LegCo Paper No. CB(2) 1784/95-96
[These minutes have been seen
by the Administration]
Ref: CB2/PL/HS/1

LegCo Panel on Health Services

Minutes of Meeting
held on Monday, 20 May 1996 at 8:30 a.m.
in Conference Room A of the Legislative Council Building

Members Present :

    Hon Michael HO Mun-ka (Chairman)
    Dr Hon LEONG Che-hung, OBE, JP (Deputy Chairman)
    Dr Hon YEUNG Sum
    Hon CHAN Yuen-han
    Dr Hon LAW Chi-kwong

Member Attending :

    Hon Fred LI Wah-ming

Members Absent :

    Dr Hon HUANG Chen-ya, MBE *
    Hon Howard YOUNG, JP *
    Hon MOK Ying-fan *

Public Officers Attending :

Health and Welfare Branch
Mrs Doris HO, JP
Deputy Secretary for Health and Welfare
Mrs Maureen CHAN
Principal Assistant Secretary for Health and Welfare
Mr Clement CHEUNG
Principal Assistant Secretary for Health and Welfare
Mr Derek GOULD
Principal Assistant Secretary for Health and Welfare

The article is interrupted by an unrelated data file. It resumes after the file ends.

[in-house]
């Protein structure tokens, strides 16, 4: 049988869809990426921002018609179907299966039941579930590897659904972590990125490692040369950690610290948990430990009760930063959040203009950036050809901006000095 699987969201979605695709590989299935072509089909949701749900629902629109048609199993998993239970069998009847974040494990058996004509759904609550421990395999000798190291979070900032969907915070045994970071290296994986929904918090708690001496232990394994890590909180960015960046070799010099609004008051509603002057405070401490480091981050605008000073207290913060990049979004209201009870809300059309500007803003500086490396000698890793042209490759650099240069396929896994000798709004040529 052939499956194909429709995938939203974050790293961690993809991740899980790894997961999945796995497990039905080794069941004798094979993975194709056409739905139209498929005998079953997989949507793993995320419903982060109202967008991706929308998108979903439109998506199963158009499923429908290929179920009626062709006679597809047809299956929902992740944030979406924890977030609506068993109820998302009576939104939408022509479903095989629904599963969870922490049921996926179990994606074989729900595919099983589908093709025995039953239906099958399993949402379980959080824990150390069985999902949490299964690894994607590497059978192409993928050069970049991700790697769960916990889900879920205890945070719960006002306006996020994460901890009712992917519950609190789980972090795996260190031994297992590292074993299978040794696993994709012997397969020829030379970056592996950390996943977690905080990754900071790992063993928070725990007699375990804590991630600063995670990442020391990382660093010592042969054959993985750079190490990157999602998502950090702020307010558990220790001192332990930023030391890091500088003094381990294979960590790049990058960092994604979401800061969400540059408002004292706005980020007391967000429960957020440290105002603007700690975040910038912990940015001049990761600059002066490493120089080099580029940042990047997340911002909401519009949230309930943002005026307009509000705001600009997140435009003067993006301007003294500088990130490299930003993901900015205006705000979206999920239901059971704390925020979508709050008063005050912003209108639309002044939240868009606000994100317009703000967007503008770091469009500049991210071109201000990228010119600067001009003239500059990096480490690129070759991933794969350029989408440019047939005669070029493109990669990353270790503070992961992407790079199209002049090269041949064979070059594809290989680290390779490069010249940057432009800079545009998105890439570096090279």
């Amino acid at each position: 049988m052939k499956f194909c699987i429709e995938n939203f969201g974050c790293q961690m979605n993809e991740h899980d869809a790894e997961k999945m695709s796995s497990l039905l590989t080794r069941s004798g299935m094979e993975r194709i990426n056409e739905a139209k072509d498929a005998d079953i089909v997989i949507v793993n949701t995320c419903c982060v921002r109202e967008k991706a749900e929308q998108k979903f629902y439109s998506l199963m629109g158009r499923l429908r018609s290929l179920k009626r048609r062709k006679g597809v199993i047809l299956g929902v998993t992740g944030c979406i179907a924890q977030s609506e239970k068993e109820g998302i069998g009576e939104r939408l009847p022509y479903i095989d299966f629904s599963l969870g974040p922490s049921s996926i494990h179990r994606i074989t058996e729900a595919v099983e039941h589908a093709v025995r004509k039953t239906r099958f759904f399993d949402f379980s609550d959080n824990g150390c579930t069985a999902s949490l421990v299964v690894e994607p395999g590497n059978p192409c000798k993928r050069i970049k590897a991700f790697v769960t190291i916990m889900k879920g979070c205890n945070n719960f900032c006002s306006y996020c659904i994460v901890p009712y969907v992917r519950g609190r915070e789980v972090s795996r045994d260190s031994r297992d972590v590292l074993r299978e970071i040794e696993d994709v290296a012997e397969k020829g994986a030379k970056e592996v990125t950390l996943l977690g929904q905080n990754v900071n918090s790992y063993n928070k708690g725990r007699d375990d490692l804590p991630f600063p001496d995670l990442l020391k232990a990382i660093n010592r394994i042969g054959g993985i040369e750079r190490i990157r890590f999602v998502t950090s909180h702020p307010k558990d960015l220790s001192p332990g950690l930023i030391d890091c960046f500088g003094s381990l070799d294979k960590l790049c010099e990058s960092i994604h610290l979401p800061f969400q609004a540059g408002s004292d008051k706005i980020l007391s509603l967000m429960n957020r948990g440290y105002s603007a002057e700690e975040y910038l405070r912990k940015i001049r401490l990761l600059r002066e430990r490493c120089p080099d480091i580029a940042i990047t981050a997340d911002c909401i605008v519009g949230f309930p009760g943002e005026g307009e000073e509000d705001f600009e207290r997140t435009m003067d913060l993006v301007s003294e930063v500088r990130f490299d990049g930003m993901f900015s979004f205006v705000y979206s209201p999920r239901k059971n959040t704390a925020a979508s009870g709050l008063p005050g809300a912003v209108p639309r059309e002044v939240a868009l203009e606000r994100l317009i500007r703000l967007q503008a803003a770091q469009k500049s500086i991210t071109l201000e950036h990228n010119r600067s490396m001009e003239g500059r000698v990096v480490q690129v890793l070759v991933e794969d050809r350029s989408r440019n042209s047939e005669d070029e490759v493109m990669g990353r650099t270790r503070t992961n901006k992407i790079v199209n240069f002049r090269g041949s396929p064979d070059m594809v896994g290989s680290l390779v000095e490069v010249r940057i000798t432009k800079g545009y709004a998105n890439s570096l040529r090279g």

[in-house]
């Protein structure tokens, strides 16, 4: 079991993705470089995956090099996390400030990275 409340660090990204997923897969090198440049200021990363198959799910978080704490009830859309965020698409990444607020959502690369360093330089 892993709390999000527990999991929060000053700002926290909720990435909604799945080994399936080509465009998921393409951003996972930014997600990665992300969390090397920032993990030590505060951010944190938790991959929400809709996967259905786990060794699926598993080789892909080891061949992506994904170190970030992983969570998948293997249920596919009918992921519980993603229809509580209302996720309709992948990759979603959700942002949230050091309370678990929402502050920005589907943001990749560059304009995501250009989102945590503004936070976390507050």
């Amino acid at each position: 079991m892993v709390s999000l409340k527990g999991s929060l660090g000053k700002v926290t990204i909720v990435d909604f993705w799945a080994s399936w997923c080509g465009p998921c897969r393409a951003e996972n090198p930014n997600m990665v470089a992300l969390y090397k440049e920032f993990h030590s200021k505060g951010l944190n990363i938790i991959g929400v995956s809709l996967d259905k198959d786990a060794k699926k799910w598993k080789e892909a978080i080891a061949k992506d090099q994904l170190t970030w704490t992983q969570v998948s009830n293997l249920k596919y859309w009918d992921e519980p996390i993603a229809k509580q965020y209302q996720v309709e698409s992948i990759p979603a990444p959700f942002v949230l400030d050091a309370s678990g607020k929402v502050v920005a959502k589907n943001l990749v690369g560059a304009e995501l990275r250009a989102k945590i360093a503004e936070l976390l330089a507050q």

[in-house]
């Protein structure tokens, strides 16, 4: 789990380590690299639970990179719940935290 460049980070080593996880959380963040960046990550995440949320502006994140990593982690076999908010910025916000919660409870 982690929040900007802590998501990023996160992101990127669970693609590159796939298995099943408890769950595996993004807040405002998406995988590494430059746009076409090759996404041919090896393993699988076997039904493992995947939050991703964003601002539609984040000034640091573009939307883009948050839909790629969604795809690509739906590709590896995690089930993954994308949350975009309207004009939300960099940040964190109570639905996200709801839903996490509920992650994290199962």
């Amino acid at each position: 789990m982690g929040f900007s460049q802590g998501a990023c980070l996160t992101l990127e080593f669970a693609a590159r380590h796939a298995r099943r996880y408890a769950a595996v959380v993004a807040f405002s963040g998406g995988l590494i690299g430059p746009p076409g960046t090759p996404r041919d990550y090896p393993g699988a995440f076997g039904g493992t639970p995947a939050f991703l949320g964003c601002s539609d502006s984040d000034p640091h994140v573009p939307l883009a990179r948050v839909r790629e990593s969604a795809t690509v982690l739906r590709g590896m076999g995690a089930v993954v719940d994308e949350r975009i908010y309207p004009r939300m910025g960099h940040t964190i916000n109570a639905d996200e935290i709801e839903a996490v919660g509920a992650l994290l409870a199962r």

Mr Donald NG
Assistant Secretary for Health and Welfare
Education and Manpower Branch
Principal Assistant Secretary for Education and Manpower
Department of Health
Deputy Director of Health
Consultant in Charge (Dental Services)
University Grants Committee
Assistant Secretary General
Hospital Authority
Chief Executive

Staff in Attendance :

Ms Doris CHAN
Chief Assistant Secretary (2)4
Mr Alfred CHAU
Senior Assistant Secretary (2)4


I. Confirmation of the Minutes of Meeting and Matters Arising

(LegCo Paper No. CB(2) 1176/95-96)

The minutes of the joint meeting with the Security Panel on 15 April 1996 were confirmed.

2.Research on Emergency Ambulance Service (EAS)

(Appendix I of LegCo Paper No. CB(2) 1314/95-96)

The Chairman briefed members on the scope of the study of EAS. Dr LEONG Che-hung proposed to add the following items:

(a) to provide motor cycle emergency service for fast on site attention before the arrival of Ambulances;

(b) to review what savings have been achieved with non-emergency service to the HA and whether the system is satisfactory; and

(c) to consider whether Emergency Ambulance Service should remain under the Fire Services Department (FSD).

3. He further suggested and members agreed that the scope of study be referred to the Security Panel for comments. Dr YEUNG Sum said that he fully supported prehospital treatment being a part of the study and shared Dr LEONG's concern whether it was appropriate for the EAS to remain part of the FSD.